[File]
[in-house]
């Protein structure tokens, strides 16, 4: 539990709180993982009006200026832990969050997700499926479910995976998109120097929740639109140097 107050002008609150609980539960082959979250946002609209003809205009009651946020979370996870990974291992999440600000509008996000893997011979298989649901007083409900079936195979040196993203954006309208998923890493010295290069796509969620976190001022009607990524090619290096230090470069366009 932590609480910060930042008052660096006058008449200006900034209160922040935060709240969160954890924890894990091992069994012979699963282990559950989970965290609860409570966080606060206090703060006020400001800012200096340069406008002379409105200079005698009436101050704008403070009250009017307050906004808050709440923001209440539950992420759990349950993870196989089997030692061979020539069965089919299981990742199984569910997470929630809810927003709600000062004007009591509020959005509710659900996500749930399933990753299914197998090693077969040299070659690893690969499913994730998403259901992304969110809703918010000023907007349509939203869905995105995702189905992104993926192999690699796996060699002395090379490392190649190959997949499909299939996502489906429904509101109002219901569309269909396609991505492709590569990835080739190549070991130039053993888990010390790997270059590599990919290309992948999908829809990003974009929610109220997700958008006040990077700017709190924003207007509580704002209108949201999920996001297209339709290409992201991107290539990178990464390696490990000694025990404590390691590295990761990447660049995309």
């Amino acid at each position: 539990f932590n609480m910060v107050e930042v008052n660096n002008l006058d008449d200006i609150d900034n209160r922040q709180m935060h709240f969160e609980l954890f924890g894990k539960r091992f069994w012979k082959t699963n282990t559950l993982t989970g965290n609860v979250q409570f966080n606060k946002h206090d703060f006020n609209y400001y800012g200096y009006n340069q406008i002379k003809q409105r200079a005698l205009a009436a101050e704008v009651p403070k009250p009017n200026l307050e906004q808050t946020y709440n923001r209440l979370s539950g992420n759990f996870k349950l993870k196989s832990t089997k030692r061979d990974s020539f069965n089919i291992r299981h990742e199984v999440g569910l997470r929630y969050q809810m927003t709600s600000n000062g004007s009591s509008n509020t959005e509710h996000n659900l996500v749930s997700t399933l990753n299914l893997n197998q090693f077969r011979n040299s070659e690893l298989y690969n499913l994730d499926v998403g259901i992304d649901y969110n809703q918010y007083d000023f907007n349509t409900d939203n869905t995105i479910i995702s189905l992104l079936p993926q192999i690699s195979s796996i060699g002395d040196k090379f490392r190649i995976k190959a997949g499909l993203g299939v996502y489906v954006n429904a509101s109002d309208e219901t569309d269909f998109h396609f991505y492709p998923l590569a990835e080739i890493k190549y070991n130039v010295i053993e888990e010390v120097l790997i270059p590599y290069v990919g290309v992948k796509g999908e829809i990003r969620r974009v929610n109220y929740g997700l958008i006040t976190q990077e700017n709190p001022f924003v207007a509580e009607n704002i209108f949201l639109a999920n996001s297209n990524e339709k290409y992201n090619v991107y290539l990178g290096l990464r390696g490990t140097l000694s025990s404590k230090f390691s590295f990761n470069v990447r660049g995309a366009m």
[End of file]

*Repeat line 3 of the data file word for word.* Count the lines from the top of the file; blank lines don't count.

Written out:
């Amino acid at each position: 539990f932590n609480m910060v107050e930042v008052n660096n002008l006058d008449d200006i609150d900034n209160r922040q709180m935060h709240f969160e609980l954890f924890g894990k539960r091992f069994w012979k082959t699963n282990t559950l993982t989970g965290n609860v979250q409570f966080n606060k946002h206090d703060f006020n609209y400001y800012g200096y009006n340069q406008i002379k003809q409105r200079a005698l205009a009436a101050e704008v009651p403070k009250p009017n200026l307050e906004q808050t946020y709440n923001r209440l979370s539950g992420n759990f996870k349950l993870k196989s832990t089997k030692r061979d990974s020539f069965n089919i291992r299981h990742e199984v999440g569910l997470r929630y969050q809810m927003t709600s600000n000062g004007s009591s509008n509020t959005e509710h996000n659900l996500v749930s997700t399933l990753n299914l893997n197998q090693f077969r011979n040299s070659e690893l298989y690969n499913l994730d499926v998403g259901i992304d649901y969110n809703q918010y007083d000023f907007n349509t409900d939203n869905t995105i479910i995702s189905l992104l079936p993926q192999i690699s195979s796996i060699g002395d040196k090379f490392r190649i995976k190959a997949g499909l993203g299939v996502y489906v954006n429904a509101s109002d309208e219901t569309d269909f998109h396609f991505y492709p998923l590569a990835e080739i890493k190549y070991n130039v010295i053993e888990e010390v120097l790997i270059p590599y290069v990919g290309v992948k796509g999908e829809i990003r969620r974009v929610n109220y929740g997700l958008i006040t976190q990077e700017n709190p001022f924003v207007a509580e009607n704002i209108f949201l639109a999920n996001s297209n990524e339709k290409y992201n090619v991107y290539l990178g290096l990464r390696g490990t140097l000694s025990s404590k230090f390691s590295f990761n470069v990447r660049g995309a366009m």